Moringa Oleifera Recipes

It’s been dubbed the “miracle tree” and “the tree of life” and you have to admit – that’s piqued your interest. But as lovely as those nicknames are, the best one of all the moringa benefits is that this superfood is just the world’s most nutritious plant.
Its leaves contain over 90 nutrients and 45 compounds with anti-oxidant properties and 36 with anti-inflammatory properties.
Ounce for ounce, moringa leaves are known to contain 7 times the Vitamin C content of oranges, 4 times the calcium and twice the protein in milk, 4 times the vitamin A in carrots, and 3 times the potassium in bananas.
Plus, it’s also filled with amino acids and various phenolics – Moringa’s home to a rich and rare combo of zeatin, quercetin, beta-sitosterol, caffeoylquinic acid and kaempferol, omega-3s, and chlorophyll.

How to Use Moringa

There are a number of ways you can take Moringa. Here are some of the most common uses for moringa…

  • In a Soup: Moringa’s active plant components don’t lose their effectiveness when Moringa is dried, ground, or boiled – which makes it perfect to prepare into a soup. Most of us don’t have access to fresh moringa leaves but if you get whole, dried leaves – you can substitute them for fresh leaves easily.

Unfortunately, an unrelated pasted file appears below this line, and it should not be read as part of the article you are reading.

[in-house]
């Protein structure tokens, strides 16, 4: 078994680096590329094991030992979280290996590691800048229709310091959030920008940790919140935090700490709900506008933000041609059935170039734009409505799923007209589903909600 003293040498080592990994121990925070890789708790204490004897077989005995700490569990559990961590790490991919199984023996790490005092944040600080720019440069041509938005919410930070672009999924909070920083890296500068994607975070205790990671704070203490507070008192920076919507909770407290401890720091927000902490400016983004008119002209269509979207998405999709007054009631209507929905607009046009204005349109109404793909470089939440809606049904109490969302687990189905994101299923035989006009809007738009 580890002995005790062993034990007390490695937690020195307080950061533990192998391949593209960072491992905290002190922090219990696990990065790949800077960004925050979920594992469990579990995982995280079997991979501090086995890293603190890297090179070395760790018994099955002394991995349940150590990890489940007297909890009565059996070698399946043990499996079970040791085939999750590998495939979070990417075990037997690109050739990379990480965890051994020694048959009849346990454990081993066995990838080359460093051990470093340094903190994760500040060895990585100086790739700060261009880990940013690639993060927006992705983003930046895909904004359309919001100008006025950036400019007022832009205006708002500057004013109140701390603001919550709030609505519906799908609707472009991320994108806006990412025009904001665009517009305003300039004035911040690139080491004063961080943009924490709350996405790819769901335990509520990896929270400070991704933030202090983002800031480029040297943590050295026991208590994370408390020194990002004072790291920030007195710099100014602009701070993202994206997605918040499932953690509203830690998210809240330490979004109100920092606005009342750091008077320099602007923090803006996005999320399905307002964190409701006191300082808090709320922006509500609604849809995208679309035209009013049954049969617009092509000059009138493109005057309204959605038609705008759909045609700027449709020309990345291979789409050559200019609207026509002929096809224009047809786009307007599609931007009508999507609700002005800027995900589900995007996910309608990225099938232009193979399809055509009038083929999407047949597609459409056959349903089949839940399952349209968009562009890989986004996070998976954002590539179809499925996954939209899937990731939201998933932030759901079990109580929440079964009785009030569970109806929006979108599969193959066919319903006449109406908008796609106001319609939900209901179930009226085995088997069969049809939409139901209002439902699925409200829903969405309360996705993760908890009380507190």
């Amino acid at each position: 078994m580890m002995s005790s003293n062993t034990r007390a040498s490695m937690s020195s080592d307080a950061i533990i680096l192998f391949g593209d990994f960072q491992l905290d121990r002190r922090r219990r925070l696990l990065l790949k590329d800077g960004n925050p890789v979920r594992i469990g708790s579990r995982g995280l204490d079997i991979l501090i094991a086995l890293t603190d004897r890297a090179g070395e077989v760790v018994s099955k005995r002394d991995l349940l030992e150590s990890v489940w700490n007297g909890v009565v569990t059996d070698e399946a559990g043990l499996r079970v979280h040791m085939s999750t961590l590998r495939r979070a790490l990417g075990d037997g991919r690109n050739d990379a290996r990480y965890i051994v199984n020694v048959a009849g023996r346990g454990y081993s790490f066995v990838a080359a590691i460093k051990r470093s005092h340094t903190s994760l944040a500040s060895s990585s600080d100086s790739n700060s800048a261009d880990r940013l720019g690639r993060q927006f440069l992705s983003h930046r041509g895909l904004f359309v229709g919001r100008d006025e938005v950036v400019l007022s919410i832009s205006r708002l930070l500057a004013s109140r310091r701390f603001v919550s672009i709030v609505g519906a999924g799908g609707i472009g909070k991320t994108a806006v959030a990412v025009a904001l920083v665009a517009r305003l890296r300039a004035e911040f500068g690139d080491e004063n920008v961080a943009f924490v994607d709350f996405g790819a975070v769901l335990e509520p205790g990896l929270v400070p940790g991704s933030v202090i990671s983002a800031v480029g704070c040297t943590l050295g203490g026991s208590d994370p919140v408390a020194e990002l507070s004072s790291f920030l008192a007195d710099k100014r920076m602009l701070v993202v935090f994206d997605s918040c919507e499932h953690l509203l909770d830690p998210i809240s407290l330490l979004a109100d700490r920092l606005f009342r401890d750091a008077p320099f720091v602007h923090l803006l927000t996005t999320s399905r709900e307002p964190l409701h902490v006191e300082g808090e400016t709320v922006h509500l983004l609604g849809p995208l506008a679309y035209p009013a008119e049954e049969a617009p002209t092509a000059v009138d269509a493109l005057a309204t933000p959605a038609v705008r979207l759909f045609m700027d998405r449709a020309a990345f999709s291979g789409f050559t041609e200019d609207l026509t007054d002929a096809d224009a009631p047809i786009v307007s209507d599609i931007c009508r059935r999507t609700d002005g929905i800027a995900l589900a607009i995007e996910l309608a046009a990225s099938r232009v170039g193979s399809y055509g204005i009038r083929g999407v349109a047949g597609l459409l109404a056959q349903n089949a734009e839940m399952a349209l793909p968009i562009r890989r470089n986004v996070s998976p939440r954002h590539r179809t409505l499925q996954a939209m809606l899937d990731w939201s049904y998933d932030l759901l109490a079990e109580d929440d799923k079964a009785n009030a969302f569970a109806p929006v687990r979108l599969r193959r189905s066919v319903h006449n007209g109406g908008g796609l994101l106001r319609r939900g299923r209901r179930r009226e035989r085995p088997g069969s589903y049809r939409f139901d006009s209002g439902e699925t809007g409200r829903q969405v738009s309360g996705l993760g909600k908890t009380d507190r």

• As a tea: Letting dried Moringa leaves steep in hot water for a couple of minutes or so infuses the whole thing with its abundance of vitamins, minerals, amino acids, and antioxidants among others. Apart from being a quick pick-me-up if you’re feeling a bit sluggish, Moringa tea also helps calm an upset stomach and relieves bloating. You can also add the flowers, bark, and roots for this application – if you have access to them. There’s a yummy Moringa tea recipe below!

  • Capsules and Powders: This is the way most people take moringa these days, simply for convenience. Powders are great to mix with fresh juices or blend into smoothies and the capsules are perfect to take when you’re on the go.

  • Topically:  Moringa has antibacterial and anti-inflammatory properties and can be applied directly to the skin as a germ-killing astringent. Mix moringa powder with water to make a paste.
    Ready for some easy, delicious moringa recipes to get you started?